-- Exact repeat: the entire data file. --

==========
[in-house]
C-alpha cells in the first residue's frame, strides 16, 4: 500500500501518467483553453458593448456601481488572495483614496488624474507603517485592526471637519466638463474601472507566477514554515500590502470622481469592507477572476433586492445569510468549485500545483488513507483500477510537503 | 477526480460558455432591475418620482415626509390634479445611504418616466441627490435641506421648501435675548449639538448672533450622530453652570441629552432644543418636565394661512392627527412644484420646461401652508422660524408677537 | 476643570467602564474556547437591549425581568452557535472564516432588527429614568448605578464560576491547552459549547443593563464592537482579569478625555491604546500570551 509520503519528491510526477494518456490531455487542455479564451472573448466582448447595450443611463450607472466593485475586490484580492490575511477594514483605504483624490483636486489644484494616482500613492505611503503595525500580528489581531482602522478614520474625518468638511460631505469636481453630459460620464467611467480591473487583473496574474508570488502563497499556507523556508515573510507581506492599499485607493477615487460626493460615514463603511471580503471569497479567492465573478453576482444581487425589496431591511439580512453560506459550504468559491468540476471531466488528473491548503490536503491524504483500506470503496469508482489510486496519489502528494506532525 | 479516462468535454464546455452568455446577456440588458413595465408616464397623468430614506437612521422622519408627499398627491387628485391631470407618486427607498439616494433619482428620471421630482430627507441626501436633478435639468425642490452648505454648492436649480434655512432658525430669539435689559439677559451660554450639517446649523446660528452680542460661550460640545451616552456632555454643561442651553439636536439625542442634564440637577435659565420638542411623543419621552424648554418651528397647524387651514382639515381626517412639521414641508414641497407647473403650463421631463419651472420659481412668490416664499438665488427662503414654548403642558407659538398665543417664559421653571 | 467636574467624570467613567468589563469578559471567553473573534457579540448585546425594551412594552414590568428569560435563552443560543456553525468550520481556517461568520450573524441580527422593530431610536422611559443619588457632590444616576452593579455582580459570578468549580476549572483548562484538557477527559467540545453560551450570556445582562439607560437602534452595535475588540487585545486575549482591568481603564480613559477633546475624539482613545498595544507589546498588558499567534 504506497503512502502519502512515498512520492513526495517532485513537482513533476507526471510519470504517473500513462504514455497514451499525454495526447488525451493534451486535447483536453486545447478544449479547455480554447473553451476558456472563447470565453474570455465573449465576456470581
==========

[in-house]
C-alpha cells in the first residue's frame, strides 16, 4: 500500500501518467483553453458593448456601481488572495483614496488624474507603517485592526471637519466638463474601472507566477514554515500590502470622481469592507477572476433586492445569510468549485500545483488513507483500477510537503 | 477526480460558455432591475418620482415626509390634479445611504418616466441627490435641506421648501435675548449639538448672533450622530453652570441629552432644543418636565394661512392627527412644484420646461401652508422660524408677537 | 476643570467602564474556547437591549425581568452557535472564516432588527429614568448605578464560576491547552459549547443593563464592537482579569478625555491604546500570551 509520503519528491510526477494518456490531455487542455479564451472573448466582448447595450443611463450607472466593485475586490484580492490575511477594514483605504483624490483636486489644484494616482500613492505611503503595525500580528489581531482602522478614520474625518468638511460631505469636481453630459460620464467611467480591473487583473496574474508570488502563497499556507523556508515573510507581506492599499485607493477615487460626493460615514463603511471580503471569497479567492465573478453576482444581487425589496431591511439580512453560506459550504468559491468540476471531466488528473491548503490536503491524504483500506470503496469508482489510486496519489502528494506532525 | 479516462468535454464546455452568455446577456440588458413595465408616464397623468430614506437612521422622519408627499398627491387628485391631470407618486427607498439616494433619482428620471421630482430627507441626501436633478435639468425642490452648505454648492436649480434655512432658525430669539435689559439677559451660554450639517446649523446660528452680542460661550460640545451616552456632555454643561442651553439636536439625542442634564440637577435659565420638542411623543419621552424648554418651528397647524387651514382639515381626517412639521414641508414641497407647473403650463421631463419651472420659481412668490416664499438665488427662503414654548403642558407659538398665543417664559421653571 | 467636574467624570467613567468589563469578559471567553473573534457579540448585546425594551412594552414590568428569560435563552443560543456553525468550520481556517461568520450573524441580527422593530431610536422611559443619588457632590444616576452593579455582580459570578468549580476549572483548562484538557477527559467540545453560551450570556445582562439607560437602534452595535475588540487585545486575549482591568481603564480613559477633546475624539482613545498595544507589546498588558499567534 504506497503512502502519502512515498512520492513526495517532485513537482513533476507526471510519470504517473500513462504514455497514451499525454495526447488525451493534451486535447483536453486545447478544449479547455480554447473553451476558456472563447470565453474570455465573449465576456470581